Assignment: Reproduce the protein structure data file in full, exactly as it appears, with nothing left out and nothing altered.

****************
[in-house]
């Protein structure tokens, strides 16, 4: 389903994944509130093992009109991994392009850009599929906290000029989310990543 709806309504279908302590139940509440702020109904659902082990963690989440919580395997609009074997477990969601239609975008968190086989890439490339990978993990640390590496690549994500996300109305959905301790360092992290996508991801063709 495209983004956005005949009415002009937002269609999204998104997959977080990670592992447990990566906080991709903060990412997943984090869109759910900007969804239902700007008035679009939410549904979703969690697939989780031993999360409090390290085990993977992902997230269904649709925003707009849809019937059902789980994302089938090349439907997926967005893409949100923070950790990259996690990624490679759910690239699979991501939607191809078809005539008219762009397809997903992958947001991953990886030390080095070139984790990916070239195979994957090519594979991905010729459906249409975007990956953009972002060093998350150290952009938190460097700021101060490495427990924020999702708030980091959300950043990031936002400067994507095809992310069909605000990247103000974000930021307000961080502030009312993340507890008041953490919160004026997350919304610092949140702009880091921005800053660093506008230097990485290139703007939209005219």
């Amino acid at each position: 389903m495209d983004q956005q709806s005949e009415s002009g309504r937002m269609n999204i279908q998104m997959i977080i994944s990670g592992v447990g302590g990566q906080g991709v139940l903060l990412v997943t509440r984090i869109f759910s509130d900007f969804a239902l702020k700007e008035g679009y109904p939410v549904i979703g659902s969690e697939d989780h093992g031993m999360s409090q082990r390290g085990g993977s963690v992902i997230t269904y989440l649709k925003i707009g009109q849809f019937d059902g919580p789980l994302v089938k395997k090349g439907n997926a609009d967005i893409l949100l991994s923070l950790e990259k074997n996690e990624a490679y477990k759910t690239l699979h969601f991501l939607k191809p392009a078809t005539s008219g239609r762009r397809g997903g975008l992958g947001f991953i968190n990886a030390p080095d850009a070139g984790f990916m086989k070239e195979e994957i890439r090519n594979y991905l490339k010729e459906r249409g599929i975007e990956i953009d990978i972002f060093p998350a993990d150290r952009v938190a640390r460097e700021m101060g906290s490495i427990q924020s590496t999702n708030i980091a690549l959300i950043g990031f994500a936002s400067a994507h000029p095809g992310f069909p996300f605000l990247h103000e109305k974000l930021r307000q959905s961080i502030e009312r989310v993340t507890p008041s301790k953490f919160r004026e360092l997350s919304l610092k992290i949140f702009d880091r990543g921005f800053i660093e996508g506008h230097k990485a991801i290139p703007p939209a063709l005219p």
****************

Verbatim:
[in-house]
């Protein structure tokens, strides 16, 4: 389903994944509130093992009109991994392009850009599929906290000029989310990543 709806309504279908302590139940509440702020109904659902082990963690989440919580395997609009074997477990969601239609975008968190086989890439490339990978993990640390590496690549994500996300109305959905301790360092992290996508991801063709 495209983004956005005949009415002009937002269609999204998104997959977080990670592992447990990566906080991709903060990412997943984090869109759910900007969804239902700007008035679009939410549904979703969690697939989780031993999360409090390290085990993977992902997230269904649709925003707009849809019937059902789980994302089938090349439907997926967005893409949100923070950790990259996690990624490679759910690239699979991501939607191809078809005539008219762009397809997903992958947001991953990886030390080095070139984790990916070239195979994957090519594979991905010729459906249409975007990956953009972002060093998350150290952009938190460097700021101060490495427990924020999702708030980091959300950043990031936002400067994507095809992310069909605000990247103000974000930021307000961080502030009312993340507890008041953490919160004026997350919304610092949140702009880091921005800053660093506008230097990485290139703007939209005219």
């Amino acid at each position: 389903m495209d983004q956005q709806s005949e009415s002009g309504r937002m269609n999204i279908q998104m997959i977080i994944s990670g592992v447990g302590g990566q906080g991709v139940l903060l990412v997943t509440r984090i869109f759910s509130d900007f969804a239902l702020k700007e008035g679009y109904p939410v549904i979703g659902s969690e697939d989780h093992g031993m999360s409090q082990r390290g085990g993977s963690v992902i997230t269904y989440l649709k925003i707009g009109q849809f019937d059902g919580p789980l994302v089938k395997k090349g439907n997926a609009d967005i893409l949100l991994s923070l950790e990259k074997n996690e990624a490679y477990k759910t690239l699979h969601f991501l939607k191809p392009a078809t005539s008219g239609r762009r397809g997903g975008l992958g947001f991953i968190n990886a030390p080095d850009a070139g984790f990916m086989k070239e195979e994957i890439r090519n594979y991905l490339k010729e459906r249409g599929i975007e990956i953009d990978i972002f060093p998350a993990d150290r952009v938190a640390r460097e700021m101060g906290s490495i427990q924020s590496t999702n708030i980091a690549l959300i950043g990031f994500a936002s400067a994507h000029p095809g992310f069909p996300f605000l990247h103000e109305k974000l930021r307000q959905s961080i502030e009312r989310v993340t507890p008041s301790k953490f919160r004026e360092l997350s919304l610092k992290i949140f702009d880091r990543g921005f800053i660093e996508g506008h230097k990485a991801i290139p703007p939209a063709l005219p």